In a magnificent passage, Donoso Cortes (an Spanish Ultramontane thinker of the 19th century) affirmed that the miracle of the existence of the Catholic Church did not consist in her being accepted because she was good and holy, but rather despite her being good and holy. Men have an enormous attraction toward error and evil. If we give evil and error freedom, they overtake men. Therefore, there is no worst tyranny and cruelty than to advocate liberty for the error and evil.

Dom Guéranger sets out well what the ideal of Chivalry was: It was to defend the widow, the orphans and the weak. I ask: Are not today's ignorant souls more forsaken than the widows and orphans in the Middle Ages? Are not the souls with bad tendencies today more exposed to error than the widows and orphans at the time of Chivalry? Yes, they are. And we know that it is more important to defend the soul than the body.

Consequently, the chivalric nobility in our days is concentrated in those who boldly combat error and evil.

There is a melancholic historic observation that I cannot avoid making: If you consider what the Dominican Order was and what it is today in Brazil, you understand the enormous decadence into which it has fallen. You will also understand that the worst evil in our century is not that the communists are what they are. The worst evil is that those who should combat Communism are what they are and have adopted the wrong positions that they have taken up today.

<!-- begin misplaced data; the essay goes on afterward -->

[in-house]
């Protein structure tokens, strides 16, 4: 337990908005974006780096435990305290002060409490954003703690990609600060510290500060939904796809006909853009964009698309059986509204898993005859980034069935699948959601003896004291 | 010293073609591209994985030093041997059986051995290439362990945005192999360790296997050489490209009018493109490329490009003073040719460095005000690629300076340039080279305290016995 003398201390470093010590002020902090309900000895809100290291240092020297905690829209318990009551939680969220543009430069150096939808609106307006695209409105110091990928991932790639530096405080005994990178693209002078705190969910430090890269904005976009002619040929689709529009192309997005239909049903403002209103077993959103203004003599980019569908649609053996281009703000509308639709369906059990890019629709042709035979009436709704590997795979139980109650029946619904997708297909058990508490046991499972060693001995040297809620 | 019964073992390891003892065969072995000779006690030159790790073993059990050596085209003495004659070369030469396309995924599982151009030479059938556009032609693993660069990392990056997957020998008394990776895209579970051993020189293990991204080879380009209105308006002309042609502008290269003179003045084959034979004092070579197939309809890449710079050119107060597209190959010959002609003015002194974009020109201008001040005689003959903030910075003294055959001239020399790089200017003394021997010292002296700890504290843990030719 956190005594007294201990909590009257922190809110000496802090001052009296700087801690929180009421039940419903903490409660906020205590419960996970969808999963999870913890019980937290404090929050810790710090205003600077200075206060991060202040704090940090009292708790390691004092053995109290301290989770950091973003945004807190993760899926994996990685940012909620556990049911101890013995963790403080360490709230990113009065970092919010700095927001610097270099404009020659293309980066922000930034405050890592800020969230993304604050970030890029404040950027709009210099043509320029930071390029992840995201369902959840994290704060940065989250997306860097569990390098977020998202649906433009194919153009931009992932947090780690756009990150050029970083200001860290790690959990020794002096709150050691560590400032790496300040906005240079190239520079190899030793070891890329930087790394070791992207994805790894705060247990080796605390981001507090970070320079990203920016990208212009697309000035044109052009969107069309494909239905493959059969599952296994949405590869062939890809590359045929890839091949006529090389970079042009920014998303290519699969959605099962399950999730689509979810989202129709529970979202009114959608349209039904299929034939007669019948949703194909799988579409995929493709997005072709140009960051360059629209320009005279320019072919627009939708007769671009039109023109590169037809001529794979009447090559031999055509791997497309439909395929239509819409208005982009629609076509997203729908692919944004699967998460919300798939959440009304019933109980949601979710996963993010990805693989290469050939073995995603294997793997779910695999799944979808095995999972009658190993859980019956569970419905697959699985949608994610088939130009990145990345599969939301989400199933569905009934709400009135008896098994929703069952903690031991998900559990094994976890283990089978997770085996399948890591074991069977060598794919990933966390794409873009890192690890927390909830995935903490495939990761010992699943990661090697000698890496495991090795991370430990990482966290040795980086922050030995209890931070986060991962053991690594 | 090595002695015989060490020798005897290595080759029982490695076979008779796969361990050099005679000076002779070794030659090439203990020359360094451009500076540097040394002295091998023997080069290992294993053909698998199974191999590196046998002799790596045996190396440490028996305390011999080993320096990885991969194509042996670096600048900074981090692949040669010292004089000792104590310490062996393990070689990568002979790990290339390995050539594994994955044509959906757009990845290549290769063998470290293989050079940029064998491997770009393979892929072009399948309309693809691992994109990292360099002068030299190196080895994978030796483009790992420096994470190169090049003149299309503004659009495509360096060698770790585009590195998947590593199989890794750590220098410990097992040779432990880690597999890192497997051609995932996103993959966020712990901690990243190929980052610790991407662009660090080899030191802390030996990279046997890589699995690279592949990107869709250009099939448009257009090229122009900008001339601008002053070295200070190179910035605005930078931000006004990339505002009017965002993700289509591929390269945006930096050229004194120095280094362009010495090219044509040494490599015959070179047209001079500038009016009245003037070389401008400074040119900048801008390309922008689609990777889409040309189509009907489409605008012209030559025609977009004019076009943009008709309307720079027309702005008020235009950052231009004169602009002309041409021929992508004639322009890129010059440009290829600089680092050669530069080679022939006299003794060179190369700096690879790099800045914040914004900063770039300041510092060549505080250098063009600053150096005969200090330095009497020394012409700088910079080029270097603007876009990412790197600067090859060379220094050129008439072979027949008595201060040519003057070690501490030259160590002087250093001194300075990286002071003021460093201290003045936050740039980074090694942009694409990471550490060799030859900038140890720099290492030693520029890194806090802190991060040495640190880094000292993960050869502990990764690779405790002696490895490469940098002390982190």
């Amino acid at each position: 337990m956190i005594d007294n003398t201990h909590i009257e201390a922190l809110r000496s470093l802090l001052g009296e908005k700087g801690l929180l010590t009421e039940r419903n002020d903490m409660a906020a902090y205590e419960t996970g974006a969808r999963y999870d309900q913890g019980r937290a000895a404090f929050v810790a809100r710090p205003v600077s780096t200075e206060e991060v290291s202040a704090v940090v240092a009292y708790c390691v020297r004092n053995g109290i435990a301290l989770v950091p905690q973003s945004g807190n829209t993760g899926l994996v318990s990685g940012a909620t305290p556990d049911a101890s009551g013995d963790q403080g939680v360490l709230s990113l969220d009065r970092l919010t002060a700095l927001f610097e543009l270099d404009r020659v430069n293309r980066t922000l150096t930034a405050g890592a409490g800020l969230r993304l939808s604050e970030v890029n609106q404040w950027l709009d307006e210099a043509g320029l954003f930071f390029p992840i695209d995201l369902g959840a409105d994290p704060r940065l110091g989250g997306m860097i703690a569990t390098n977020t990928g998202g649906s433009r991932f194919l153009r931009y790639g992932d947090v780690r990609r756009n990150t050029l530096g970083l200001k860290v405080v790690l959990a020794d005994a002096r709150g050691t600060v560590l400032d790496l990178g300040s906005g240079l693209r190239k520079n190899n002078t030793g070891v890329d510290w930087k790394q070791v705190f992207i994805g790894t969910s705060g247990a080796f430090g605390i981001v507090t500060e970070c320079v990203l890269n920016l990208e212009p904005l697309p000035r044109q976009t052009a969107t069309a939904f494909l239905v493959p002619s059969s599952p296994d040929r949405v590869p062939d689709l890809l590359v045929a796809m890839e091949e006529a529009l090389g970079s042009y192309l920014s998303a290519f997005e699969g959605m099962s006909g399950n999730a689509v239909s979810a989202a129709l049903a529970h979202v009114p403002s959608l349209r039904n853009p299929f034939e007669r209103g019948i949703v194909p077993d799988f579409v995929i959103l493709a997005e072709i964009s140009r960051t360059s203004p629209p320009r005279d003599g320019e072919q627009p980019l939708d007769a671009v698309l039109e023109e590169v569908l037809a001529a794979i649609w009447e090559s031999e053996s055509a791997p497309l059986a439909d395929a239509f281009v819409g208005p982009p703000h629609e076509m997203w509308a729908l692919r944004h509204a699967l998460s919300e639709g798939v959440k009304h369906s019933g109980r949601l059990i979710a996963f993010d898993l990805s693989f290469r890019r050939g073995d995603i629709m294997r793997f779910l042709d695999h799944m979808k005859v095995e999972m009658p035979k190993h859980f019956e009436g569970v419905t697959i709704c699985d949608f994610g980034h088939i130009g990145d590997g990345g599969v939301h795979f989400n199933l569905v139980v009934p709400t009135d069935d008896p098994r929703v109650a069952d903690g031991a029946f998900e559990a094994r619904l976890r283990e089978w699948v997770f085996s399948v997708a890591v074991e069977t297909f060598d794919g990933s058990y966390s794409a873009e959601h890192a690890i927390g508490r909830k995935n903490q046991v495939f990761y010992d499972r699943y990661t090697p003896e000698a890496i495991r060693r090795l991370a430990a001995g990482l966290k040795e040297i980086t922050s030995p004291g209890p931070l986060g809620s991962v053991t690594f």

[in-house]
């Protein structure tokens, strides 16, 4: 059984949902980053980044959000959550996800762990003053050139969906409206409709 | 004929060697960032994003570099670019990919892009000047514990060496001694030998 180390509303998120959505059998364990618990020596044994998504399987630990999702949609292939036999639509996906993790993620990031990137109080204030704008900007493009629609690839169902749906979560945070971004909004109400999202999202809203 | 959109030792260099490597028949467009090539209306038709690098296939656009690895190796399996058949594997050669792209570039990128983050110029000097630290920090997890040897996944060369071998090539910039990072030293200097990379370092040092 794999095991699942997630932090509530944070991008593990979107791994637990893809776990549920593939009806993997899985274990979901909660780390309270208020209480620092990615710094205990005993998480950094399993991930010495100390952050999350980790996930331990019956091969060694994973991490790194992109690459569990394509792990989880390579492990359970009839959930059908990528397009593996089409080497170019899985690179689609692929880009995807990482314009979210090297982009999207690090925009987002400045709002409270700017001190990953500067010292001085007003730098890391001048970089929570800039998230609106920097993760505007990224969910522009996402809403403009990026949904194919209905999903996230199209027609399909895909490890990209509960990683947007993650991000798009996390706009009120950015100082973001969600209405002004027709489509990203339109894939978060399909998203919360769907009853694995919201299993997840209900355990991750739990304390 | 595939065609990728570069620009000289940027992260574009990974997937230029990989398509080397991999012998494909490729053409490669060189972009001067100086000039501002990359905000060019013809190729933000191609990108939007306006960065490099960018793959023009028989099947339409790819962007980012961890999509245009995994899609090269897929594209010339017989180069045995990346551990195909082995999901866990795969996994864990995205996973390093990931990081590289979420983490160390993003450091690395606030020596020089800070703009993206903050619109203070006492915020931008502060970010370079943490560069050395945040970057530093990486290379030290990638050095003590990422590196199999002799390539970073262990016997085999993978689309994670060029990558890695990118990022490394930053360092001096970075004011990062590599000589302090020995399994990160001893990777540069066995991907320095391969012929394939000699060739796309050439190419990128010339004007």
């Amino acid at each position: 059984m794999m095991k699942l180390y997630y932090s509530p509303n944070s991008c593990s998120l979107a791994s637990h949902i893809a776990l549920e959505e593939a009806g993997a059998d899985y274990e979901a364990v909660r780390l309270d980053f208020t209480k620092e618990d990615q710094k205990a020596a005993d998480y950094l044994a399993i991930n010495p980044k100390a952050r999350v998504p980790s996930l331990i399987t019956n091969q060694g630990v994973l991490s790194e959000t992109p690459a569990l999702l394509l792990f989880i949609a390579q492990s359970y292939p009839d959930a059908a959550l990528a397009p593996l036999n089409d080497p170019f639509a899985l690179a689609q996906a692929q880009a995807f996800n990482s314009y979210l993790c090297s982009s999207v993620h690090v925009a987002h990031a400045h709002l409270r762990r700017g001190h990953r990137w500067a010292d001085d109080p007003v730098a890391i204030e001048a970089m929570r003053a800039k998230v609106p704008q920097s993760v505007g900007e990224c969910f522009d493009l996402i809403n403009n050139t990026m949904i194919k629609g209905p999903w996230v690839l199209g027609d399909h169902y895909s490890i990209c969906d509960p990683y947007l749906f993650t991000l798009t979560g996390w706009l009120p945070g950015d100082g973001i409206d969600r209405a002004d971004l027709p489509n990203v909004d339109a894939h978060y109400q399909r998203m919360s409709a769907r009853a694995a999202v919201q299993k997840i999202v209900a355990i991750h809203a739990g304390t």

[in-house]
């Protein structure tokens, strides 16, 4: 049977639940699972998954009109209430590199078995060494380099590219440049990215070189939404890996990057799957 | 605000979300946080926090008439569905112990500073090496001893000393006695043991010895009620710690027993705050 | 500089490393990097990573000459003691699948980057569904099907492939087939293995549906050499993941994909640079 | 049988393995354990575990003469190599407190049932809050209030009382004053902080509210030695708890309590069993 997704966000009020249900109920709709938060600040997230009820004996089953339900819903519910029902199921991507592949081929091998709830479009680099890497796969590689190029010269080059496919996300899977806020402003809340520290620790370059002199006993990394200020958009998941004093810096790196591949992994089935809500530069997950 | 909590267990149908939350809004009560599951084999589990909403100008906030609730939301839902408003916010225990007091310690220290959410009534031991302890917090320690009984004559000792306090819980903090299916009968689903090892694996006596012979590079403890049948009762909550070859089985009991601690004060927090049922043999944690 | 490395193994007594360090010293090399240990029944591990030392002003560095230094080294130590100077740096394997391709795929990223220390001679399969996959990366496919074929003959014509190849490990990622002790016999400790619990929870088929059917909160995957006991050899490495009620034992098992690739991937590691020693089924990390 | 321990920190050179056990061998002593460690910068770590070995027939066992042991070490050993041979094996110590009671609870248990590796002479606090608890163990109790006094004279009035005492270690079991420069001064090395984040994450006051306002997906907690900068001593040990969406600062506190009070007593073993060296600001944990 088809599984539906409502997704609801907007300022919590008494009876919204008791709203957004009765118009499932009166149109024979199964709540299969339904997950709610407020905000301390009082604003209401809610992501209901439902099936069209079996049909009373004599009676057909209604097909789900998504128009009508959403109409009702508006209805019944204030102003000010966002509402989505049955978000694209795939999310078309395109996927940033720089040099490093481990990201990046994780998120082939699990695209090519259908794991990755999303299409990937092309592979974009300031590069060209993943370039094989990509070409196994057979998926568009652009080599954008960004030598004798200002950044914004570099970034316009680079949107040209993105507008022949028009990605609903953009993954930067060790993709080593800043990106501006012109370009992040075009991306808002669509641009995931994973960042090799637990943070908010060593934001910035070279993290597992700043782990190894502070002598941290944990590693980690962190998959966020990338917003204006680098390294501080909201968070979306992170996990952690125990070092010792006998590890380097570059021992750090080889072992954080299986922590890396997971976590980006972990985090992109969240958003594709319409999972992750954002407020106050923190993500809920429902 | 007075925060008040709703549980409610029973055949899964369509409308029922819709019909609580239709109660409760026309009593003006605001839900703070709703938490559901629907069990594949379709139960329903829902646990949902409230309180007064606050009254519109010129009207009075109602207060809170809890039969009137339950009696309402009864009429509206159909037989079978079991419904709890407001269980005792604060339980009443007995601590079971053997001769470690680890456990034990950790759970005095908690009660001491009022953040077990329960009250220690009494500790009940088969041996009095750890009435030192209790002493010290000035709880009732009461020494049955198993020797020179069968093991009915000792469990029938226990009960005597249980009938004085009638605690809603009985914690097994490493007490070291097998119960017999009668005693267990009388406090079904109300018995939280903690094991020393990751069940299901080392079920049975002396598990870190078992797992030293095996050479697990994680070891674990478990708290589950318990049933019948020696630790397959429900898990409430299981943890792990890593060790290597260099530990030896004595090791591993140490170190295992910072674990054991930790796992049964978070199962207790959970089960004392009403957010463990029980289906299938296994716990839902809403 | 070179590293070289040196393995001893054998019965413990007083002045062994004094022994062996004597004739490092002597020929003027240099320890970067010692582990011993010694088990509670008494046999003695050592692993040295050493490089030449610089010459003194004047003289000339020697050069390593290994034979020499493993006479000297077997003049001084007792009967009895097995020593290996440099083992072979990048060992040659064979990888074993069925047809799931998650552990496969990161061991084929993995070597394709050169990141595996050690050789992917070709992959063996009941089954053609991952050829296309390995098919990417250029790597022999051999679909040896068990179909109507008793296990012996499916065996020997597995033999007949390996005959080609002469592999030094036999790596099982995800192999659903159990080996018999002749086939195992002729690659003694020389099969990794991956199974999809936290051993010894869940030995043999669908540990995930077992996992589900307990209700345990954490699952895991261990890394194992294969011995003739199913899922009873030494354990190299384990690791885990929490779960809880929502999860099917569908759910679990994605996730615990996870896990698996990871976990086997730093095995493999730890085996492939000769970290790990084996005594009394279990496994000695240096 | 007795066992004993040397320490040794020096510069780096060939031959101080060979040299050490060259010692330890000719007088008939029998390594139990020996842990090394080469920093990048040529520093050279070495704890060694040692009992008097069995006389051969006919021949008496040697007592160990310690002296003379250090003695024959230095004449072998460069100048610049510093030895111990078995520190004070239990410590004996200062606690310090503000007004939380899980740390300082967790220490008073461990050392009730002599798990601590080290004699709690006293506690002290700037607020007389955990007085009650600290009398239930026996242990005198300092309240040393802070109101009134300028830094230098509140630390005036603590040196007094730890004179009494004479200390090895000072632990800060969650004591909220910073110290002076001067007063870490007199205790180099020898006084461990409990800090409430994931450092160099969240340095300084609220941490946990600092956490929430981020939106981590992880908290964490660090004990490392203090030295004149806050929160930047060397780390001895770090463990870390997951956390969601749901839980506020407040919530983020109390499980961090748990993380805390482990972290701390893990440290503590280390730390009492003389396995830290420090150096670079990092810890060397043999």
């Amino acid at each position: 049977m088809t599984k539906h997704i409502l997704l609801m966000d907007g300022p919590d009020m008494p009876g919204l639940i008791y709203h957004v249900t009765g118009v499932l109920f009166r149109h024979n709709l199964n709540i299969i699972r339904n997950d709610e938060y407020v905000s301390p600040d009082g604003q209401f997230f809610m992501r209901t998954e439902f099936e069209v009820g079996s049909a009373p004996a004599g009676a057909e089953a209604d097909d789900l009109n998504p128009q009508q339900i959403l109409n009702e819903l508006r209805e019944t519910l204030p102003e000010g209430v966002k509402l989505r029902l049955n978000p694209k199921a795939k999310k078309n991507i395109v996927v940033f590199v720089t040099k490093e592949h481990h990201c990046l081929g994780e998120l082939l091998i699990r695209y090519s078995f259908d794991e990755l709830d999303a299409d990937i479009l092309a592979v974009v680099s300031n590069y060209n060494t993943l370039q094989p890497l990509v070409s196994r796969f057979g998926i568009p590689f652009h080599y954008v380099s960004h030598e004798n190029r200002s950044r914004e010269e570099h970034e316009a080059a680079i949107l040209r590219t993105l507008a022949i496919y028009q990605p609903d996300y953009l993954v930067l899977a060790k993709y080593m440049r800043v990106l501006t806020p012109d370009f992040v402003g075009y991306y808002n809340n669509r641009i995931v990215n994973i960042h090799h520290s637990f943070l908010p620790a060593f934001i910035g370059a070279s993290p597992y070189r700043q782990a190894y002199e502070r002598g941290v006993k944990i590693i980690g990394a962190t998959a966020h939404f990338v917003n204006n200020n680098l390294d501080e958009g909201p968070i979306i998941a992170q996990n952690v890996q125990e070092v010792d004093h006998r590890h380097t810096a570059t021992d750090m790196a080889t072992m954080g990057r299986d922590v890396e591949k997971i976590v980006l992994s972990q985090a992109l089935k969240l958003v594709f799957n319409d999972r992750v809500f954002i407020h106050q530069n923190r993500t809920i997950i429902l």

On the feast day of St. Dominic it is most a propos to offer our prayer this evening as a type of reparation made to the Holy Founder of the Dominicans for the offense he is receiving today from the perversion of his admirable Order, and to ask him to defend us from the attacks of his sons who have gone astray.

family of dominicans

The family of Dominican Saints was outstanding in their fight against heresies


  1. "White heresy" is a jargon among counter-revolutionaries that indicates a sentimental mentality that manifests itself primarily as a sweet piety and a non-militant and relativistic doctrinal position, which always makes excuses for others, including enemies, under the pretext that they deserve "charity." This mindset paves the way for heresy properly speaking. So, this tendencial preparation for real heresy – the "black heresy" – is called "white heresy."




Tradition in Action



Prof. Plinio Corrêa de Oliveira
Prof. Plinio Corrêa de Oliveira
The Saint of the Day features highlights from the lives of saints based on comments made by the late Prof. Plinio Corrêa de Oliveira. Following the example of St. John Bosco who used to make similar talks for the boys of his College, each evening it was Prof. Plinio’s custom to make a short commentary on the lives of the next day’s saint in a meeting for youth in order to encourage them in the practice of virtue and love for the Catholic Church. TIA thought that its readers could profit from these valuable commentaries.

The texts of both the biographical data and the comments come from personal notes taken by Atila S. Guimarães from 1964 to 1995. Given the fact that the source is a personal notebook, it is possible that at times the biographic notes transcribed here will not rigorously follow the original text read by Prof. Plinio. The commentaries have also been adapted and translated for TIA’s site.